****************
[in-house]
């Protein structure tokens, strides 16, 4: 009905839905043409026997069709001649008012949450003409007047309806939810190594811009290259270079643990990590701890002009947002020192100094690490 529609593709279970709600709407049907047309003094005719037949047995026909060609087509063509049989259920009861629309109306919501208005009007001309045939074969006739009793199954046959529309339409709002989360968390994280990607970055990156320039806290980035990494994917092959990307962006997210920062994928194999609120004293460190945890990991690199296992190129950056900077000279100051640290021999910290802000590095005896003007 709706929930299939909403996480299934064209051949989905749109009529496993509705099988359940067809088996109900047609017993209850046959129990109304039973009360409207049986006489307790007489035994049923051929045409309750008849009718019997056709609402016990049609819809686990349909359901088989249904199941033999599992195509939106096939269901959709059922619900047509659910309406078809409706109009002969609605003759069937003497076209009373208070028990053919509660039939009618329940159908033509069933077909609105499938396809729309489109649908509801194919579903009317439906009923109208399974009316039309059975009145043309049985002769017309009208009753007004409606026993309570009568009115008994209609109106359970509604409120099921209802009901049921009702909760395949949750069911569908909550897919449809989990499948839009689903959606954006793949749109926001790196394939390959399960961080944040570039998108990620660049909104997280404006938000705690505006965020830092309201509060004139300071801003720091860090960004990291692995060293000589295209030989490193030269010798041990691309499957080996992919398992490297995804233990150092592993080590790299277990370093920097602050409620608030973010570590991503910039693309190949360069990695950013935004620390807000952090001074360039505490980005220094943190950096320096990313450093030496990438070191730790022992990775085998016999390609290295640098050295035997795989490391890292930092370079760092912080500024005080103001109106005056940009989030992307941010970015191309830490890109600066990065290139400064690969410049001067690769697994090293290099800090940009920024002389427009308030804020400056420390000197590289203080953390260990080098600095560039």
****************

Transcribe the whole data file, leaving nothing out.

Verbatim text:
[in-house]
């Protein structure tokens, strides 16, 4: 009905839905043409026997069709001649008012949450003409007047309806939810190594811009290259270079643990990590701890002009947002020192100094690490 529609593709279970709600709407049907047309003094005719037949047995026909060609087509063509049989259920009861629309109306919501208005009007001309045939074969006739009793199954046959529309339409709002989360968390994280990607970055990156320039806290980035990494994917092959990307962006997210920062994928194999609120004293460190945890990991690199296992190129950056900077000279100051640290021999910290802000590095005896003007 709706929930299939909403996480299934064209051949989905749109009529496993509705099988359940067809088996109900047609017993209850046959129990109304039973009360409207049986006489307790007489035994049923051929045409309750008849009718019997056709609402016990049609819809686990349909359901088989249904199941033999599992195509939106096939269901959709059922619900047509659910309406078809409706109009002969609605003759069937003497076209009373208070028990053919509660039939009618329940159908033509069933077909609105499938396809729309489109649908509801194919579903009317439906009923109208399974009316039309059975009145043309049985002769017309009208009753007004409606026993309570009568009115008994209609109106359970509604409120099921209802009901049921009702909760395949949750069911569908909550897919449809989990499948839009689903959606954006793949749109926001790196394939390959399960961080944040570039998108990620660049909104997280404006938000705690505006965020830092309201509060004139300071801003720091860090960004990291692995060293000589295209030989490193030269010798041990691309499957080996992919398992490297995804233990150092592993080590790299277990370093920097602050409620608030973010570590991503910039693309190949360069990695950013935004620390807000952090001074360039505490980005220094943190950096320096990313450093030496990438070191730790022992990775085998016999390609290295640098050295035997795989490391890292930092370079760092912080500024005080103001109106005056940009989030992307941010970015191309830490890109600066990065290139400064690969410049001067690769697994090293290099800090940009920024002389427009308030804020400056420390000197590289203080953390260990080098600095560039």